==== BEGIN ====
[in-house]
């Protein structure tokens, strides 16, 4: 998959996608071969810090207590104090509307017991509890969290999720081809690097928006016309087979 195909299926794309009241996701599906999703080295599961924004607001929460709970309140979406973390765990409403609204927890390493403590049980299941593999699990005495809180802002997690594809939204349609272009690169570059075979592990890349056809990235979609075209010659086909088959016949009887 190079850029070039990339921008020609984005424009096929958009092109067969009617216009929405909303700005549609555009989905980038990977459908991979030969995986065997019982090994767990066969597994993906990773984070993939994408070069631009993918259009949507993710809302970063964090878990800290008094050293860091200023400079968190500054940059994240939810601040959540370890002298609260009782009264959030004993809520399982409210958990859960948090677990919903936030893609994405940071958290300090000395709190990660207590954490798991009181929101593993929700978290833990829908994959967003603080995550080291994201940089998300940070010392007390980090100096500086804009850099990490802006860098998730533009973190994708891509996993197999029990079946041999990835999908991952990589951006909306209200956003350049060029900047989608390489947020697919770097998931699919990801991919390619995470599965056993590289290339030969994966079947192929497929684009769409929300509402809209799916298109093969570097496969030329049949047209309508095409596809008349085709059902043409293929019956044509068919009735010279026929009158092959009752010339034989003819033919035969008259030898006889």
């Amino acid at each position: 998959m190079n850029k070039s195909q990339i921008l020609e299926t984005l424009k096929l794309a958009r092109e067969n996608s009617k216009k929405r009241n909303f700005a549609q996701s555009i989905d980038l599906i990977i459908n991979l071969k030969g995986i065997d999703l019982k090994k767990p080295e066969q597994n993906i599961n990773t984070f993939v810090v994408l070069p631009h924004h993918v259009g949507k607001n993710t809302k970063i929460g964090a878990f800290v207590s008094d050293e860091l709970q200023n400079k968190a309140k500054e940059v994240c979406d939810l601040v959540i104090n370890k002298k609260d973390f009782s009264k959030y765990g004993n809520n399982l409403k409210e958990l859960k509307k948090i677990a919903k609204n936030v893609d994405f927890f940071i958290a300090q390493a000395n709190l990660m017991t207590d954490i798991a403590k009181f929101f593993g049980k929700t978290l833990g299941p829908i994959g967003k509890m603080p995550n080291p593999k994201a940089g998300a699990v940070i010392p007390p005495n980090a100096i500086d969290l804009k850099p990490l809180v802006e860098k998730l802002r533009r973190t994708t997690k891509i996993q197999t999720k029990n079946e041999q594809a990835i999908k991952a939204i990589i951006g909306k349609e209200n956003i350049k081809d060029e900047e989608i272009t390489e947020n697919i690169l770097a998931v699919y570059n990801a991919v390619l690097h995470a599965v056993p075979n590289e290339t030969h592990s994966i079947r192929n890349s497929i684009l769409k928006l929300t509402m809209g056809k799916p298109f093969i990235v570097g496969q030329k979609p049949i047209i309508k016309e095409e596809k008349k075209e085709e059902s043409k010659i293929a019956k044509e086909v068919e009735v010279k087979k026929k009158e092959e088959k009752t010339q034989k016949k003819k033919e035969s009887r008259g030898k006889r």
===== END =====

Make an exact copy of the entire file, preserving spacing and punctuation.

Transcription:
[in-house]
């Protein structure tokens, strides 16, 4: 998959996608071969810090207590104090509307017991509890969290999720081809690097928006016309087979 195909299926794309009241996701599906999703080295599961924004607001929460709970309140979406973390765990409403609204927890390493403590049980299941593999699990005495809180802002997690594809939204349609272009690169570059075979592990890349056809990235979609075209010659086909088959016949009887 190079850029070039990339921008020609984005424009096929958009092109067969009617216009929405909303700005549609555009989905980038990977459908991979030969995986065997019982090994767990066969597994993906990773984070993939994408070069631009993918259009949507993710809302970063964090878990800290008094050293860091200023400079968190500054940059994240939810601040959540370890002298609260009782009264959030004993809520399982409210958990859960948090677990919903936030893609994405940071958290300090000395709190990660207590954490798991009181929101593993929700978290833990829908994959967003603080995550080291994201940089998300940070010392007390980090100096500086804009850099990490802006860098998730533009973190994708891509996993197999029990079946041999990835999908991952990589951006909306209200956003350049060029900047989608390489947020697919770097998931699919990801991919390619995470599965056993590289290339030969994966079947192929497929684009769409929300509402809209799916298109093969570097496969030329049949047209309508095409596809008349085709059902043409293929019956044509068919009735010279026929009158092959009752010339034989003819033919035969008259030898006889």
């Amino acid at each position: 998959m190079n850029k070039s195909q990339i921008l020609e299926t984005l424009k096929l794309a958009r092109e067969n996608s009617k216009k929405r009241n909303f700005a549609q996701s555009i989905d980038l599906i990977i459908n991979l071969k030969g995986i065997d999703l019982k090994k767990p080295e066969q597994n993906i599961n990773t984070f993939v810090v994408l070069p631009h924004h993918v259009g949507k607001n993710t809302k970063i929460g964090a878990f800290v207590s008094d050293e860091l709970q200023n400079k968190a309140k500054e940059v994240c979406d939810l601040v959540i104090n370890k002298k609260d973390f009782s009264k959030y765990g004993n809520n399982l409403k409210e958990l859960k509307k948090i677990a919903k609204n936030v893609d994405f927890f940071i958290a300090q390493a000395n709190l990660m017991t207590d954490i798991a403590k009181f929101f593993g049980k929700t978290l833990g299941p829908i994959g967003k509890m603080p995550n080291p593999k994201a940089g998300a699990v940070i010392p007390p005495n980090a100096i500086d969290l804009k850099p990490l809180v802006e860098k998730l802002r533009r973190t994708t997690k891509i996993q197999t999720k029990n079946e041999q594809a990835i999908k991952a939204i990589i951006g909306k349609e209200n956003i350049k081809d060029e900047e989608i272009t390489e947020n697919i690169l770097a998931v699919y570059n990801a991919v390619l690097h995470a599965v056993p075979n590289e290339t030969h592990s994966i079947r192929n890349s497929i684009l769409k928006l929300t509402m809209g056809k799916p298109f093969i990235v570097g496969q030329k979609p049949i047209i309508k016309e095409e596809k008349k075209e085709e059902s043409k010659i293929a019956k044509e086909v068919e009735v010279k087979k026929k009158e092959e088959k009752t010339q034989k016949k003819k033919e035969s009887r008259g030898k006889r």